A comparison of upper and lower body energetics during high-intensity exercise

L. Harvey, Aaron Wiegand, Colin Solomon, C. McLellan, D. I. Lovell

Research output: Contribution to journalArticleResearchpeer-review

3 Citations (Scopus)

Abstract

Aim: The aim of the present study was to measure and compare the aerobic, anaerobic atactic and anaerobic lactic energy system contribution during the 30-sec Wingate anaerobic test (WAnT) for the upper and lower body within the same individuals. Methods: Physically active men (N.=14) completed two WAnTs on an electronic arm ergometer and a cycle ergometer separated by three days. A fly wheel braking force corresponding to 5% and 7.5% of the participants body weight was used for the upper and lower body WAnTs respectively. Oxygen uptake and blood lactate were measured before, during and after both WAnTs, and body composition was measured using dual-energy X-ray absorptiometry (DEXA). Results: The anaerobic lactic energy system contribution was significantly (P<0.01) higher during the upper body (60.3±5.6%) compared to the lower body (46.9±6.9%) WAnT. The contribution of the anaerobic atactic system was significantly higher (P<0.01) during the lower body (36.5±6.3%) compared to the upper body (28.3±4.9%) WAnT, with the aerobic system contribution significantly (P<0.05) higher for the lower body (16.8±2.5%) compared to the upper body (11.4±1.4%) WAnT. Conclusion: The anaerobic lactic energy system provides over 60% of the energy requirements during an upper body WAnT but provides less the 50% during the lower body WAnT. In contrast, the aerobic and anaerobic atactic energy system contribution was significantly less for the upper body WAnT compared to the lower body WAnT.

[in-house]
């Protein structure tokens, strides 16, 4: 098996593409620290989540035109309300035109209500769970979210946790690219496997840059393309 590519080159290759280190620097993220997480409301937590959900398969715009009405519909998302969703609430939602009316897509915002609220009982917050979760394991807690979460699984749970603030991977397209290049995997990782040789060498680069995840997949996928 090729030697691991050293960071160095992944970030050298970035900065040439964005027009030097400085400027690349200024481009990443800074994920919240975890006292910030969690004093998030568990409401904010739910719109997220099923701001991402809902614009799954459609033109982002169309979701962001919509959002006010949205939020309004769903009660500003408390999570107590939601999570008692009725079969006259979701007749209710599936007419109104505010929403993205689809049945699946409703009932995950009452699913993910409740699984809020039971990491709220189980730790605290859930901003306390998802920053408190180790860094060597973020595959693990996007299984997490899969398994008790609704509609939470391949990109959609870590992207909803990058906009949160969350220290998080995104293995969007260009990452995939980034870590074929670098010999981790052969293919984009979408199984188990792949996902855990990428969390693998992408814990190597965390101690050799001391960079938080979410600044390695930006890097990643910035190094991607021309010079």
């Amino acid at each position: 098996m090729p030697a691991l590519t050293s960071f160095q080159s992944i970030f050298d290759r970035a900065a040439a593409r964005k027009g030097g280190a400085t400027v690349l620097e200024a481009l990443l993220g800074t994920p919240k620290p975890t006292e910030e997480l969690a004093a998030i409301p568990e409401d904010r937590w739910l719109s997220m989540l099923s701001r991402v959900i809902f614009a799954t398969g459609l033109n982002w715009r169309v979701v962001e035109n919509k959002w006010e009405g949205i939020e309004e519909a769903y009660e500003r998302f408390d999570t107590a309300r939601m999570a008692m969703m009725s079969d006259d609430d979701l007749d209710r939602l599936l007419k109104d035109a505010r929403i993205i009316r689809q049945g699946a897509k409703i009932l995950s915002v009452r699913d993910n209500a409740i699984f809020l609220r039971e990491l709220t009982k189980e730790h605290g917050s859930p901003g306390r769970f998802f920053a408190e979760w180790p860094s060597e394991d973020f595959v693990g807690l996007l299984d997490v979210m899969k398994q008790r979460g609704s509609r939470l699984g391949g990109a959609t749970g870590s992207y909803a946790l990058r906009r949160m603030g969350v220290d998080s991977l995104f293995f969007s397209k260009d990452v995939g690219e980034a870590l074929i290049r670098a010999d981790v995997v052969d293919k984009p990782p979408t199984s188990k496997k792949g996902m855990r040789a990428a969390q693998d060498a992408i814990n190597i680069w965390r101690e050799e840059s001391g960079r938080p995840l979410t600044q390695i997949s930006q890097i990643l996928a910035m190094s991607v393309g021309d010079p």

Original languageEnglish
Pages (from-to)708-713
Number of pages6
JournalJournal of Sports Medicine and Physical Fitness
Volume55
Issue number7-8
Publication statusPublished - 1 Jul 2015

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Milk
Exercise
Photon Absorptiometry
Body Composition
Diptera
Lactic Acid
Body Weight
Oxygen

Cite this

Harvey, L., Wiegand, A., Solomon, C., McLellan, C., & Lovell, D. I. (2015). A comparison of upper and lower body energetics during high-intensity exercise. Journal of Sports Medicine and Physical Fitness, 55(7-8), 708-713.
Harvey, L. ; Wiegand, Aaron ; Solomon, Colin ; McLellan, C. ; Lovell, D. I. / A comparison of upper and lower body energetics during high-intensity exercise. In: Journal of Sports Medicine and Physical Fitness. 2015 ; Vol. 55, No. 7-8. pp. 708-713.
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Harvey, L, Wiegand, A, Solomon, C, McLellan, C & Lovell, DI 2015, 'A comparison of upper and lower body energetics during high-intensity exercise' Journal of Sports Medicine and Physical Fitness, vol. 55, no. 7-8, pp. 708-713.

A comparison of upper and lower body energetics during high-intensity exercise. / Harvey, L.; Wiegand, Aaron; Solomon, Colin; McLellan, C.; Lovell, D. I.

In: Journal of Sports Medicine and Physical Fitness, Vol. 55, No. 7-8, 01.07.2015, p. 708-713.

Research output: Contribution to journalArticleResearchpeer-review